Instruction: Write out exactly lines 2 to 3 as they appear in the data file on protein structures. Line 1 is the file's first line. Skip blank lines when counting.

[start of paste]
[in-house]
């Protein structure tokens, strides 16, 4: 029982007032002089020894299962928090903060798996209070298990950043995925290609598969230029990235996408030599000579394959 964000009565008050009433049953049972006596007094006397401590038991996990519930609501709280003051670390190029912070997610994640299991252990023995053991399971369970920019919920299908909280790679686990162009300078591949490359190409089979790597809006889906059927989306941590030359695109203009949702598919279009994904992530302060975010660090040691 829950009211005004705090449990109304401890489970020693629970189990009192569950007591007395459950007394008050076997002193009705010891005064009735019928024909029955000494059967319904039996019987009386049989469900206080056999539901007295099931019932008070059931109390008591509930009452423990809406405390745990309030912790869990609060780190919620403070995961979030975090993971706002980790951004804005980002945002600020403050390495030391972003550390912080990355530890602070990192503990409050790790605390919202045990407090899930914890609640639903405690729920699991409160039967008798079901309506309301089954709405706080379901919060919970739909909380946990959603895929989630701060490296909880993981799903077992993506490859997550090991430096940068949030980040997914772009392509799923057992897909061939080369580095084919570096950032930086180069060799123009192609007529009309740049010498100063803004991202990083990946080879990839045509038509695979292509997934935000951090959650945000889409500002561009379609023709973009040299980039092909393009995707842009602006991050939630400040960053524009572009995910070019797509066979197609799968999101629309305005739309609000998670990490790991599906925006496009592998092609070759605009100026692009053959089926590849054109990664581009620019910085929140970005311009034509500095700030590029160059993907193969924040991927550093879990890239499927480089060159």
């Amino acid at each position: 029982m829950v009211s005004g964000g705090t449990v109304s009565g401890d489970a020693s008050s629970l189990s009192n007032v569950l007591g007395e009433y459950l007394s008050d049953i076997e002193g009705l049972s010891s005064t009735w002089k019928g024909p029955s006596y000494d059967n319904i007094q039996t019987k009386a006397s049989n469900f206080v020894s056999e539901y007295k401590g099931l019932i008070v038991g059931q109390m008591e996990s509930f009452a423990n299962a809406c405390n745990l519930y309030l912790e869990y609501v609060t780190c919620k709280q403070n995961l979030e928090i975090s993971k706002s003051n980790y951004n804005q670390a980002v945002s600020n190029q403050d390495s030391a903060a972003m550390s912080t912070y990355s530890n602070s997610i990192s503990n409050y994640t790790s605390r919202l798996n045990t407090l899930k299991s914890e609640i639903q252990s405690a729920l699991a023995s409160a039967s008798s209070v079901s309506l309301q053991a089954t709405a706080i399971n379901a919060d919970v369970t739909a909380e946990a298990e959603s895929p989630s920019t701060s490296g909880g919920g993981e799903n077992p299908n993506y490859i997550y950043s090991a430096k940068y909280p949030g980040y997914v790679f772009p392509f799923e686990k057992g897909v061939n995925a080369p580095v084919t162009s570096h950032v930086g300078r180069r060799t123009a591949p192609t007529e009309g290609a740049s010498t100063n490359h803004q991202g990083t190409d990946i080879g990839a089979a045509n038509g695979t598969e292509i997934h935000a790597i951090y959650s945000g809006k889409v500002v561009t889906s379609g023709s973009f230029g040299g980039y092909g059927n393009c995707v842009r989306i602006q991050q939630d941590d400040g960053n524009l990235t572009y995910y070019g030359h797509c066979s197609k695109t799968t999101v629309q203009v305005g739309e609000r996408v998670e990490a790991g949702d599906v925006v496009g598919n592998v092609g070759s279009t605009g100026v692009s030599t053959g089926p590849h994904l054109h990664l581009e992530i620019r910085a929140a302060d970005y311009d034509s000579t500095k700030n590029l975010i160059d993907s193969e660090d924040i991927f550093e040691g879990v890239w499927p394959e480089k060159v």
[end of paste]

């Protein structure tokens, strides 16, 4: 029982007032002089020894299962928090903060798996209070298990950043995925290609598969230029990235996408030599000579394959 964000009565008050009433049953049972006596007094006397401590038991996990519930609501709280003051670390190029912070997610994640299991252990023995053991399971369970920019919920299908909280790679686990162009300078591949490359190409089979790597809006889906059927989306941590030359695109203009949702598919279009994904992530302060975010660090040691 829950009211005004705090449990109304401890489970020693629970189990009192569950007591007395459950007394008050076997002193009705010891005064009735019928024909029955000494059967319904039996019987009386049989469900206080056999539901007295099931019932008070059931109390008591509930009452423990809406405390745990309030912790869990609060780190919620403070995961979030975090993971706002980790951004804005980002945002600020403050390495030391972003550390912080990355530890602070990192503990409050790790605390919202045990407090899930914890609640639903405690729920699991409160039967008798079901309506309301089954709405706080379901919060919970739909909380946990959603895929989630701060490296909880993981799903077992993506490859997550090991430096940068949030980040997914772009392509799923057992897909061939080369580095084919570096950032930086180069060799123009192609007529009309740049010498100063803004991202990083990946080879990839045509038509695979292509997934935000951090959650945000889409500002561009379609023709973009040299980039092909393009995707842009602006991050939630400040960053524009572009995910070019797509066979197609799968999101629309305005739309609000998670990490790991599906925006496009592998092609070759605009100026692009053959089926590849054109990664581009620019910085929140970005311009034509500095700030590029160059993907193969924040991927550093879990890239499927480089060159």
């Amino acid at each position: 029982m829950v009211s005004g964000g705090t449990v109304s009565g401890d489970a020693s008050s629970l189990s009192n007032v569950l007591g007395e009433y459950l007394s008050d049953i076997e002193g009705l049972s010891s005064t009735w002089k019928g024909p029955s006596y000494d059967n319904i007094q039996t019987k009386a006397s049989n469900f206080v020894s056999e539901y007295k401590g099931l019932i008070v038991g059931q109390m008591e996990s509930f009452a423990n299962a809406c405390n745990l519930y309030l912790e869990y609501v609060t780190c919620k709280q403070n995961l979030e928090i975090s993971k706002s003051n980790y951004n804005q670390a980002v945002s600020n190029q403050d390495s030391a903060a972003m550390s912080t912070y990355s530890n602070s997610i990192s503990n409050y994640t790790s605390r919202l798996n045990t407090l899930k299991s914890e609640i639903q252990s405690a729920l699991a023995s409160a039967s008798s209070v079901s309506l309301q053991a089954t709405a706080i399971n379901a919060d919970v369970t739909a909380e946990a298990e959603s895929p989630s920019t701060s490296g909880g919920g993981e799903n077992p299908n993506y490859i997550y950043s090991a430096k940068y909280p949030g980040y997914v790679f772009p392509f799923e686990k057992g897909v061939n995925a080369p580095v084919t162009s570096h950032v930086g300078r180069r060799t123009a591949p192609t007529e009309g290609a740049s010498t100063n490359h803004q991202g990083t190409d990946i080879g990839a089979a045509n038509g695979t598969e292509i997934h935000a790597i951090y959650s945000g809006k889409v500002v561009t889906s379609g023709s973009f230029g040299g980039y092909g059927n393009c995707v842009r989306i602006q991050q939630d941590d400040g960053n524009l990235t572009y995910y070019g030359h797509c066979s197609k695109t799968t999101v629309q203009v305005g739309e609000r996408v998670e990490a790991g949702d599906v925006v496009g598919n592998v092609g070759s279009t605009g100026v692009s030599t053959g089926p590849h994904l054109h990664l581009e992530i620019r910085a929140a302060d970005y311009d034509s000579t500095k700030n590029l975010i160059d993907s193969e660090d924040i991927f550093e040691g879990v890239w499927p394959e480089k060159v």